On Art And Illness…
Let me begin by noting just how much I don’t want to tell you that I’m schizophrenic. It all started when my favorite living artist pulled a stunt that made my stomach turn. They had everything; a devoted fan base, a stable income to support a family from art alone, and a kickass technique that inspired me to let my creep flag fly… And then they made the announcement. One drawing for a different diagnosis, every day, for a month. A lot of people loved it, thousands of likes, press coverage that is still rippling today, and certainly a good chunk of change to boot. Everyone seemed impressed, except for me.
Why would a mentally ill person who is also an artist frown upon such a great awareness?
Stereotypes and invalidation. Maybe it’s overkill for me to be interested in the DSM-V, and to know the difference between disorders and clusters, but to marginalize a massive group of people from a daily trip to Wikipedia… That just doesn’t sit well with me. To compress a life of disorder into a single image requires cyphening off only the most theatric, impersonal symptoms, and removes the complexities that make mental illness such a serious labyrinth to begin with. The common pairing of art and mental illness shows up as a lifetime of work from each individual person who suffers, not a flashy circus parade of the grandest gestures available. You cannot represent people with minimal information on their realities, and turn a profit from it…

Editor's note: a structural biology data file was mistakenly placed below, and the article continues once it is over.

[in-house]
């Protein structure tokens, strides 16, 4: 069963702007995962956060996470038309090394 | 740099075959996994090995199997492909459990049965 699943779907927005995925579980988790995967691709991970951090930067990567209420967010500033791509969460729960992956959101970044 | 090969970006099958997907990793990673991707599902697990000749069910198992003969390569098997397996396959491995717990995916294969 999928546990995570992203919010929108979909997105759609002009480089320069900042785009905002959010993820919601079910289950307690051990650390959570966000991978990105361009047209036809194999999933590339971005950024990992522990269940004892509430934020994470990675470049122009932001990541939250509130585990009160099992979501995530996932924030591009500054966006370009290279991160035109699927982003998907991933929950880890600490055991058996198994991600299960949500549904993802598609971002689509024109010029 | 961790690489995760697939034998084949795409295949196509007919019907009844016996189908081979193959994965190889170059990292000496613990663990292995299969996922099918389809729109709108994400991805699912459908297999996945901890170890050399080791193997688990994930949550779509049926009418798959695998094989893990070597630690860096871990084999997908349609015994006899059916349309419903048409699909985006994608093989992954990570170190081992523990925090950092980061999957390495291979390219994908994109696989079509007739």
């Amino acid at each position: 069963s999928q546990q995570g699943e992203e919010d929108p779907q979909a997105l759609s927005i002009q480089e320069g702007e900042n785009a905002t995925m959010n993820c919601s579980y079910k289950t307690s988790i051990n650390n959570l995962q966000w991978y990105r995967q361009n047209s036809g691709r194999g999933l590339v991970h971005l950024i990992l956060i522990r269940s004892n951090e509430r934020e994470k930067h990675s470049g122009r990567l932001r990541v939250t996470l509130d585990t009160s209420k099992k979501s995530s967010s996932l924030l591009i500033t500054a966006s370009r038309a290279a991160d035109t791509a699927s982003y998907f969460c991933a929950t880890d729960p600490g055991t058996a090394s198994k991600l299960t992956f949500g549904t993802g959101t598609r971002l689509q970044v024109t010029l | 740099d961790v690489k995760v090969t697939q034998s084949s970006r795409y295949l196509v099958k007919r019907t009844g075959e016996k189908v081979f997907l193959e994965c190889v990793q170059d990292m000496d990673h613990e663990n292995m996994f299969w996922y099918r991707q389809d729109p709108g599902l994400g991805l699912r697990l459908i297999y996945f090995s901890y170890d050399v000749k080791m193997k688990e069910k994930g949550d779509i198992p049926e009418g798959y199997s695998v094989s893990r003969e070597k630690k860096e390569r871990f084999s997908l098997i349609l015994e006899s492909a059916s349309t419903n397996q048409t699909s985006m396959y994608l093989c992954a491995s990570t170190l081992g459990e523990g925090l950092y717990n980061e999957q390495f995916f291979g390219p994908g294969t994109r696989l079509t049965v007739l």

Well, apparently, you can. Having said that, I really, really don’t want to tell you that I’m schizophrenic. I don’t want to use my mental seasons to explain the gaps in my art page’s timeline, and I don’t want to use my disadvantages to become a viral thread. In my opinion, the only time mental illness should be used as leverage is to raise funds for the mentally ill, and I am not a foundation, I’m just an artist.
My art is not created from insanity. That’s a heavy misnomer, and I think the difference is crucial. My insanity comes in unpredictable waves, and it flavors my ‘normal days’. It invokes curiosity, a general tolerance for anything out of the norm. It brings about a certain style of logic, awareness of my own needs, self care, self regulation- and in turn an awareness of others. My insanity teaches me that sonder is vital, time is inconsistent, and emotions are liquid.
All in all, I don’t even know for sure if I believe in insanity. Sure, some of us can’t work or fully take care of ourselves, but there are plenty of sane folks out there who can’t be vulnerable, can’t adjust their own stubbornness, can’t satiate their greed, or even accept that lifestyles different from their own may exist in peace. Sanity is a big topic, and I think about it every day, but despite any obstacles, I’m pretty pleased with where I fall on the spectrum.
My art, like my life, is not defined by being insane, but rather by being mindful of what sanity might be, and the relativity of the world to it. My name is Mac, and I am a person who illustrates the contrast of the world around me, not one who exploits the deficiencies in myself.
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